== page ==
Noun: force fors
Verb: force fors
- A powerful effect or influence
"the force of his eloquence easily persuaded them"
- (physics) the influence that produces a change in a physical quantity
"force equals mass times acceleration"
- Physical energy or intensity
"he hit with all the force he could muster"
- To cause to do through pressure or necessity, by physical, moral or intellectual means
"She forced him to take a job in the city"
- coerce, hale [archaic], squeeze, pressure
- Urge or force (a person) to an action; constrain or motivate
- Move with force, "He pushed the table into a corner"
- Impose urgently, importunately, or inexorably
"She forced her diet fads on him"
- Squeeze like a wedge into a tight space
- wedge, squeeze
- Force into or from an action or state, either physically or metaphorically
- drive, ram
- Cause to move by pulling
- pull, draw
- Do forcibly; exert force
"Don't force it!"
- Take by force
Derived forms: forces, forced, forcing
See also: force back, force out, forced, forcible
Type of: act, aggression, causal agency, causal agent, cause, compel, displace, do, hostility, influence, intensity, intensiveness, make, move, obligate, oblige, organisation [Brit], organization, penetrate, perforate, physical phenomenon, putout, social group, social unit, thrust, unit, validity, validness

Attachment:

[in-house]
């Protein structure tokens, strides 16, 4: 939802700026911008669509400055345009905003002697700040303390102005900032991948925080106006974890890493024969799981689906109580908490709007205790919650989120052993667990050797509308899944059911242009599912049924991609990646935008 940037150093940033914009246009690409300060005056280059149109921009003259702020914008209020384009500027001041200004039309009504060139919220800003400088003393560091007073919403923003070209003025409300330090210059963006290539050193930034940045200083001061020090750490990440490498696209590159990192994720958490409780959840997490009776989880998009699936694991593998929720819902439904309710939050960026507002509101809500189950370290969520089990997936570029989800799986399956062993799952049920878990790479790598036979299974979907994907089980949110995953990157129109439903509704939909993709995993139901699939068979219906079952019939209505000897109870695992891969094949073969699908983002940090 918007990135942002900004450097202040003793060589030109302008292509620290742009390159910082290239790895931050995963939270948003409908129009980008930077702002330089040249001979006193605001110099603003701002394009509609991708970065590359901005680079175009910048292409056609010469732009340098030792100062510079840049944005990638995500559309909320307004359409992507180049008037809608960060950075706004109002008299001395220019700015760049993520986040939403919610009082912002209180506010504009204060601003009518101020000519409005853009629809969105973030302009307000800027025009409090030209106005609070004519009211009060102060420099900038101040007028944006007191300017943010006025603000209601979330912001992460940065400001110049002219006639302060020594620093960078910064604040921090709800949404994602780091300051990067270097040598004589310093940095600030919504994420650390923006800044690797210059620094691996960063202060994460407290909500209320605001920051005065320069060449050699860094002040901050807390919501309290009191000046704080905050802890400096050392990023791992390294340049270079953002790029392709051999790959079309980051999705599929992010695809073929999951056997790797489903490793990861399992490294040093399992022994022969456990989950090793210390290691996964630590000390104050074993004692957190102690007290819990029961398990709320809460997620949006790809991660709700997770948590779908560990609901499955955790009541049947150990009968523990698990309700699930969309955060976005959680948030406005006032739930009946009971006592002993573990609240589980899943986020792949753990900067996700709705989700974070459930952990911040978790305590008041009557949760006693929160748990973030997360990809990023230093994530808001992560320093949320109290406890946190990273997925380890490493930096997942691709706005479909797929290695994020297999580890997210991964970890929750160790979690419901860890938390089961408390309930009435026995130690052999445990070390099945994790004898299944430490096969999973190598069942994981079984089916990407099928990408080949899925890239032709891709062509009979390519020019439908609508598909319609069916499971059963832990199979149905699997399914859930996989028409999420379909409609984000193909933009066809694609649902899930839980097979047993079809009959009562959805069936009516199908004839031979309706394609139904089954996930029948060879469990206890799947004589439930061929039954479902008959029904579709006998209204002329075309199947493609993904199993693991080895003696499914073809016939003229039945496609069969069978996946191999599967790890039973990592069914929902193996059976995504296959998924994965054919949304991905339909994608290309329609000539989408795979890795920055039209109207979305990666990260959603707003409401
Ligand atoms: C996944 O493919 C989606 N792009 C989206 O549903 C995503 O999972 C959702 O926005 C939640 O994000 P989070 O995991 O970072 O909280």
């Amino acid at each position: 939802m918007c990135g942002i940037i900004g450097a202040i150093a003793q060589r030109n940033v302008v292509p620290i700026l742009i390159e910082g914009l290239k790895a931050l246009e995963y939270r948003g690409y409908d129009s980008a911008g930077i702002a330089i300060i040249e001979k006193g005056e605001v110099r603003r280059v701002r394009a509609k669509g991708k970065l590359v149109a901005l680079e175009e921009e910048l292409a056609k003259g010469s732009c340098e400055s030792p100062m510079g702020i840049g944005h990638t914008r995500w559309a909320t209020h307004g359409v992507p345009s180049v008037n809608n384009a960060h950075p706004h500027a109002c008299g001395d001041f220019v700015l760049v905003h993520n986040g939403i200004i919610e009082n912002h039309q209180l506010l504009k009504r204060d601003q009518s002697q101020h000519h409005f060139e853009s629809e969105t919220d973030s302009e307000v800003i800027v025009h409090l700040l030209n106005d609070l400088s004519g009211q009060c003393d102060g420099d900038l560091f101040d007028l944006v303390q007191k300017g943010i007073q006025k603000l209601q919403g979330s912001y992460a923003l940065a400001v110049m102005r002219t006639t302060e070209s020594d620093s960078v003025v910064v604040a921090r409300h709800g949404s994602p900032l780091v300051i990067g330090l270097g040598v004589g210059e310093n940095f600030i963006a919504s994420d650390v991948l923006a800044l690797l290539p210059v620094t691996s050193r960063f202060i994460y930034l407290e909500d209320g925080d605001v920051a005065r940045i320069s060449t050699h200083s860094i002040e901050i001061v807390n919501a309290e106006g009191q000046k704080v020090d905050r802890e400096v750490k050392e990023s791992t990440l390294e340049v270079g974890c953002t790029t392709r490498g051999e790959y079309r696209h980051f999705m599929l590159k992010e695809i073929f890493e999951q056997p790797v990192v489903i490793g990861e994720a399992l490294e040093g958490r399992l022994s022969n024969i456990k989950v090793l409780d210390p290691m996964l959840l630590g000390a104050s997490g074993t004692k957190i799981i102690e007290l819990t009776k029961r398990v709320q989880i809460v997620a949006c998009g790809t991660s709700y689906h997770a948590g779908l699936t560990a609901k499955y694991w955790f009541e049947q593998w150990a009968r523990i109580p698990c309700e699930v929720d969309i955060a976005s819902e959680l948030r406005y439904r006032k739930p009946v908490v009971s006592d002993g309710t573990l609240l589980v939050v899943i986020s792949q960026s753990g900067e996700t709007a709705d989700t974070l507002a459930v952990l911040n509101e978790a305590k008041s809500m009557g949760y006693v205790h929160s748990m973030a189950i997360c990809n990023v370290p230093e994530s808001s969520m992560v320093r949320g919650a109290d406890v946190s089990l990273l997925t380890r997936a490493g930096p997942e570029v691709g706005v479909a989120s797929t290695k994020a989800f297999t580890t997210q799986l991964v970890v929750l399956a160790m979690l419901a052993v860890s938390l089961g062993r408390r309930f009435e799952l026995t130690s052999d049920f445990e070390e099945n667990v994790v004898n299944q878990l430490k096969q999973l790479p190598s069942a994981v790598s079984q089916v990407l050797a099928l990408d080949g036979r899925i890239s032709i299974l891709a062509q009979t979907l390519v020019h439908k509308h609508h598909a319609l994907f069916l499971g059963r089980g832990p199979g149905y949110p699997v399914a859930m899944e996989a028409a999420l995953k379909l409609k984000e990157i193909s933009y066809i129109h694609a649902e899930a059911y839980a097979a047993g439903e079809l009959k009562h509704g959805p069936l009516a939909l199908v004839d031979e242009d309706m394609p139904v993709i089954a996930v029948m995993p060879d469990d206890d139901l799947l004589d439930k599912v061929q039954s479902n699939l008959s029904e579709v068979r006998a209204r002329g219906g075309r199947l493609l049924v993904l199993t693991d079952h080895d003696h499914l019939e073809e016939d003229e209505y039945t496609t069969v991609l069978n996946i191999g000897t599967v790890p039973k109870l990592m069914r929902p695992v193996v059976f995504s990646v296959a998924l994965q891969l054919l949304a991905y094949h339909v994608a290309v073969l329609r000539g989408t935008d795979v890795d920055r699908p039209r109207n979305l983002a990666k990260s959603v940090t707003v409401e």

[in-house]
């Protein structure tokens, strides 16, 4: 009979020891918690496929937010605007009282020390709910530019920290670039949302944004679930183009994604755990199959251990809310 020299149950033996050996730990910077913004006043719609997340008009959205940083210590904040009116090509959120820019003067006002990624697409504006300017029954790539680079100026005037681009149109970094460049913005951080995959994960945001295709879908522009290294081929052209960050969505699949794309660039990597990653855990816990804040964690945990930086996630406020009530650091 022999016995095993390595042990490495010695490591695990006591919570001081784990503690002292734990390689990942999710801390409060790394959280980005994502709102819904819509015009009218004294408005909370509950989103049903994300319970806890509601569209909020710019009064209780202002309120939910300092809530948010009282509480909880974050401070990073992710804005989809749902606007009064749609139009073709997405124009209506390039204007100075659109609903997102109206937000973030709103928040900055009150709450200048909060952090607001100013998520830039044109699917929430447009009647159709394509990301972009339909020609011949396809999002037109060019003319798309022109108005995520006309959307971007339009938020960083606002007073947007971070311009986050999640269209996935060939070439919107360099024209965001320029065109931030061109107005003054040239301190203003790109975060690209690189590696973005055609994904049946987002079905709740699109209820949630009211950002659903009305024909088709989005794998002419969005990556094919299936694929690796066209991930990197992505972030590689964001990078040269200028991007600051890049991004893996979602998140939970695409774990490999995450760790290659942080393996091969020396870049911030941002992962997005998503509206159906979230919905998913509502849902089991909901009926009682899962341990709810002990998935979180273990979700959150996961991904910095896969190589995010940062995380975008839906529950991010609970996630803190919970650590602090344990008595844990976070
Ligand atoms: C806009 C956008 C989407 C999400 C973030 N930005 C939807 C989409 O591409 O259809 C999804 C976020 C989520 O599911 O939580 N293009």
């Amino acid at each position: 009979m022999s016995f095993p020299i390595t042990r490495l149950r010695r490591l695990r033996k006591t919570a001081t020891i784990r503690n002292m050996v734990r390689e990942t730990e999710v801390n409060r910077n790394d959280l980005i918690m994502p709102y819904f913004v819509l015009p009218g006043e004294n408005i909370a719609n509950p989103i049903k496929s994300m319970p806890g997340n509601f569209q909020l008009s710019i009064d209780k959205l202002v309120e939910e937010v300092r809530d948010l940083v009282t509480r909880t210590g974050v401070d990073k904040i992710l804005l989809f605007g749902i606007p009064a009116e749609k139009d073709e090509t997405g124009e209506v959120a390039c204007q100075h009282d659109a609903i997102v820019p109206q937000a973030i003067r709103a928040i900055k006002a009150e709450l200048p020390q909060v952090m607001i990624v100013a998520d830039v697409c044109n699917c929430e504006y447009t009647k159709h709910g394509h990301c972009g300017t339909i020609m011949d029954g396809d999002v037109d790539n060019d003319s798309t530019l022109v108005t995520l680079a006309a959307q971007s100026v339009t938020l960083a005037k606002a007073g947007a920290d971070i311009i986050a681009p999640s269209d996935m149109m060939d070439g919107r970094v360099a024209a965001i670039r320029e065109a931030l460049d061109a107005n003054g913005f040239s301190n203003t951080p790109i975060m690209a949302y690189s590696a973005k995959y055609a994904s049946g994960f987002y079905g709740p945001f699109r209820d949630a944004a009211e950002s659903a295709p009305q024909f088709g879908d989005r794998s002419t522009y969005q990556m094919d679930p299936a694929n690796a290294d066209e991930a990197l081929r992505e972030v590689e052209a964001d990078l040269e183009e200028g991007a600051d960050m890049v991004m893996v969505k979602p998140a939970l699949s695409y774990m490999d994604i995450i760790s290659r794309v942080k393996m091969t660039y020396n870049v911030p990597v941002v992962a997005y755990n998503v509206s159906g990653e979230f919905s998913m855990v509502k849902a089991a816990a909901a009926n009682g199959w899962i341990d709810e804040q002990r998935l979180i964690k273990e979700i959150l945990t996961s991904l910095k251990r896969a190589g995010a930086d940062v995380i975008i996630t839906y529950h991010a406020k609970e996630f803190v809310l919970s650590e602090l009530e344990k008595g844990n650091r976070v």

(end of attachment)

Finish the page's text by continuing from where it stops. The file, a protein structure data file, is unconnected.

Part of: armed service, military service, service
Encyclopedia: Force Force, Italy
AmE / noun, verb
DRIVING FORCE, LABOUR FORCE, SALES FORCE, TASK FORCE
a person or thing that has a lot of power or influence:
The company has become a major force in the cellphone industry.
She was the driving force (= the person who has the most influence) behind the group's success.
He is seen as a powerful force for change.
⇨ MARKET FORCES
a dominant/driving/major/powerful force
◆ competitive/economic forces
the authority of sth:
These guidelines do not have the force of law.
3 (HR ) [C with sing./pl. verb]
a group of people who have been organized for a particular purpose ⇨ WORKFORCE
come/enter into force
(about a law, rule, etc.) to start being used:
New accounting rules come into force next year.
(about a law, rule, etc.) being used or applied:
the environmental standards in force in Europe
join/combine forces (with sb)
to work together in order to achieve a shared aim:
They hoped to join forces with Fiat to develop new vehicles.
■ verb [+ obj]
1 (often be forced)
to make sb/sth do sth that they do not want to do:
The president was forced into resigning.
She was forced out of her job.
The economic downturn has forced us to cut jobs.
to be forced into bankruptcy
2 (often used with an adverb or a preposition)
to make sth happen, especially sth bad or sth other people do not want:
They have collected enough signatures to force a vote.
Fierce competition has forced down the cost of telephone services.
The high levels of consumer debt could force a rise in interest rates.
The shortage of properties is forcing prices up.